Like the intrepid explorers before you, cruise Canada’s and Alaska’s Inside Passages for twelve nights. Glacial fjords, winding passages, rainforest, totems, wildlife, adventure—it’s all there.
• Cruise Alaska’s and Canada’s Inside Passages
• Native culture, whales, and wildlife viewing
• Kayak, paddle board, and hike
• Explore Misty Fjords National Monument and Fords Terror
• Dawes Glacier and the ice-rich waters of Endicott Arm
• Watch for whales in Stephens Passage
• Adventure activity in Thomas Bay and Tongass National Forest
• Wrangell’s Kiksetti Totem Park and Chief Shakes Tribal House
• Transit Wrangell Narrows and wildlife-rich Behm Canal
Welcome to Seattle! Depending on your vessel, you’ll sail north from downtown Seattle admiring the waterfront skyline view, or depart from Fishermen’s Terminal transiting the Hiram M. Chittenden Locks where you're lowered twenty feet into the Salish Sea.
Gunkhole close to shore by skiff or kayak, exploring this serene archipelago—first charted by European explorers in 1791. Join your expedition guides along the shoreline and in the forest for invigorating hikes and discoveries. And keep watch for local residents—harbor seals, orcas, eagles, sea stars.
Mountains rise higher and fjords become more dramatic. Intricate waterways and fjords alongside temperate rainforests are ideal for sighting orca, seals, sea lions, sea otters, dolphins, porpoise, sea birds, and spotting bald eagles from on deck. Unlock the natural history of the area and discover how Native influences and the fishing and forest industries have shaped these sparsely-populated islands and communities.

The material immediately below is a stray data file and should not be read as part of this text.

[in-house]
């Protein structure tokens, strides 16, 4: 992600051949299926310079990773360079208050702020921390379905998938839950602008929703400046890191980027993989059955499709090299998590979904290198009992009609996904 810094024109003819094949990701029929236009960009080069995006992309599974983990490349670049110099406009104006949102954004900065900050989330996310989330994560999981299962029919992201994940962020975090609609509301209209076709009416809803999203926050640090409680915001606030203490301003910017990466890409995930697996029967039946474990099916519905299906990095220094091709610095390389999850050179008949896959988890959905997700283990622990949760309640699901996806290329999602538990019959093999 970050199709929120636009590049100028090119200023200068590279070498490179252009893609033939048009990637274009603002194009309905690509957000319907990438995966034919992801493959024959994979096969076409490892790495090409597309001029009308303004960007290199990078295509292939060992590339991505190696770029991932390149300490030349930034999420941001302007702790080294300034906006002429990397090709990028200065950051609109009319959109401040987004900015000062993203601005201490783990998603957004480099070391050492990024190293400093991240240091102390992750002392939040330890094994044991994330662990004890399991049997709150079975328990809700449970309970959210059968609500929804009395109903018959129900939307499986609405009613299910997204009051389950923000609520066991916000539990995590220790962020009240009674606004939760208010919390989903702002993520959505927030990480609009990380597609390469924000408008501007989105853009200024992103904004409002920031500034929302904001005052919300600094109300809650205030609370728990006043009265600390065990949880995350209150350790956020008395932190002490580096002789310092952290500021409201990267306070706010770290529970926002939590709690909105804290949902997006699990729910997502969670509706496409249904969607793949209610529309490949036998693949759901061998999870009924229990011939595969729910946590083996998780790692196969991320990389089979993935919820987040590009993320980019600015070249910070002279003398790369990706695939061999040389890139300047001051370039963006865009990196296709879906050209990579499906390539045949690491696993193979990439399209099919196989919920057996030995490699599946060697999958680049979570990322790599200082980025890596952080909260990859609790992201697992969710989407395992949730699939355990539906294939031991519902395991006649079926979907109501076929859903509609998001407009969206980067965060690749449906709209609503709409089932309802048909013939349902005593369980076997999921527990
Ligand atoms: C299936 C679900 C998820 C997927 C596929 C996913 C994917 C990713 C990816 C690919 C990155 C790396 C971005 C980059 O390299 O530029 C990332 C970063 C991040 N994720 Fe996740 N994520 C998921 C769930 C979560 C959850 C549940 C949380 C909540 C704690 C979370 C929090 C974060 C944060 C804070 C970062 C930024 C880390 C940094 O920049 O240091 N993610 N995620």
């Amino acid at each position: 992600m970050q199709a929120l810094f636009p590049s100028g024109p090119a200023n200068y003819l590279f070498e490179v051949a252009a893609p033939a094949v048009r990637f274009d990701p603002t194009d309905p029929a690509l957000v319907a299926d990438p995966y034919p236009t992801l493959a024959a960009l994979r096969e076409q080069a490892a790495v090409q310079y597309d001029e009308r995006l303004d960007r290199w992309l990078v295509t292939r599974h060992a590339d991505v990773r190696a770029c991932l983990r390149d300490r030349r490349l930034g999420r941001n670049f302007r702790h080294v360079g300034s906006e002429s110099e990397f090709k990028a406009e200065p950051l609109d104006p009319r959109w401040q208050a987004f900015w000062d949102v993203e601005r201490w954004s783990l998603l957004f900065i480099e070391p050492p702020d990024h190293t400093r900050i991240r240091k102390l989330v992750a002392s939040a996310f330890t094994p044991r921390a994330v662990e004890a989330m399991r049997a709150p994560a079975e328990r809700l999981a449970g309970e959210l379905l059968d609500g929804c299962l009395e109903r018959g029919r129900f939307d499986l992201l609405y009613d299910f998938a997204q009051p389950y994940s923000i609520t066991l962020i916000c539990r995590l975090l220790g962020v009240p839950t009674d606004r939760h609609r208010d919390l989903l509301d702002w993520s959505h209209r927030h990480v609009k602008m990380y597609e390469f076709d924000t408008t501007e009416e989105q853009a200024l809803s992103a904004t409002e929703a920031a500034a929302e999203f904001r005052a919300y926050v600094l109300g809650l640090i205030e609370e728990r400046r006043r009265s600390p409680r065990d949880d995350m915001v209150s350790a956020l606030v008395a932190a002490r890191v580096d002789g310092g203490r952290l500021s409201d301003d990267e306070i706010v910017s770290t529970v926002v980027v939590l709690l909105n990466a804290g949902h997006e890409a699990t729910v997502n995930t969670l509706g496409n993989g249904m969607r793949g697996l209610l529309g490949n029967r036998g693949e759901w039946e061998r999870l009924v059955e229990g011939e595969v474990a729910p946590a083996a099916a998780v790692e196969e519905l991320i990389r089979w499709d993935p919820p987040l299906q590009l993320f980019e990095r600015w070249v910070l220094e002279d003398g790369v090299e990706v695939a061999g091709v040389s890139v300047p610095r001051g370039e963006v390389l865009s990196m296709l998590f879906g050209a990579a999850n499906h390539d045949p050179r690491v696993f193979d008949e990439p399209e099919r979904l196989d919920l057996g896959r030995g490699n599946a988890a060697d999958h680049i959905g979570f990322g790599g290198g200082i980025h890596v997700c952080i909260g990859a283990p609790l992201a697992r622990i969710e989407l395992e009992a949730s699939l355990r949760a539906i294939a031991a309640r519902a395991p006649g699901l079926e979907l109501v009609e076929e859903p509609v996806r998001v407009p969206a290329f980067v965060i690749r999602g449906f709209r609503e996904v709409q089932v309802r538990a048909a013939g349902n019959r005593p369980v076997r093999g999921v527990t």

Take in the pure, wilderness air and fill your days through the passage with splendid scenery, relaxation, and plenty of onboard activities. Your expedition team aims to entertain and keep you busy with engaging presentations, games, and enlightening narration.
Pass the ghost town of Butedale, on British Columbia’s Princess Royal Island, before passing through Prince Rupert, BC and crossing the US/Canadian border into Alaska.
Alaska’s southernmost city and “salmon capital of the world” also claims fame to having the world’s largest collection of standing totem poles. Explore Tlingit culture, and the notorious Creek Street, once a red-light district in downtown Ketchikan.
Home to nearly every ecosystem in Southeast Alaska—stunning glacial valleys filled with seawater, untouched wetlands and estuaries, and 3,000-foot vertical cliffs that are a haven for wildlife. Soak in the splendor of this largely unknown corner of the world with an up-close look at this majestic, 2.3 million-acre wilderness.
Wildlife abounds in Behm Canal and the surrounding Tongass National Forest—orca, porpoise, seals, black bears, mink, eagles, and otters. Paddle along pristine waterways or venture out on an intertidal shore walk.
Home to native culture, wildlife, and wonder—Wrangell is one of the oldest towns in Alaska. Brush up on your Tlingit culture and view recently carved totem poles at Kiksetti Totem Park. Wander past the fishing marina to the famed and historically significant Chief Shakes Tribal House. Touch Wrangell's storied past at the artifact-filled museum.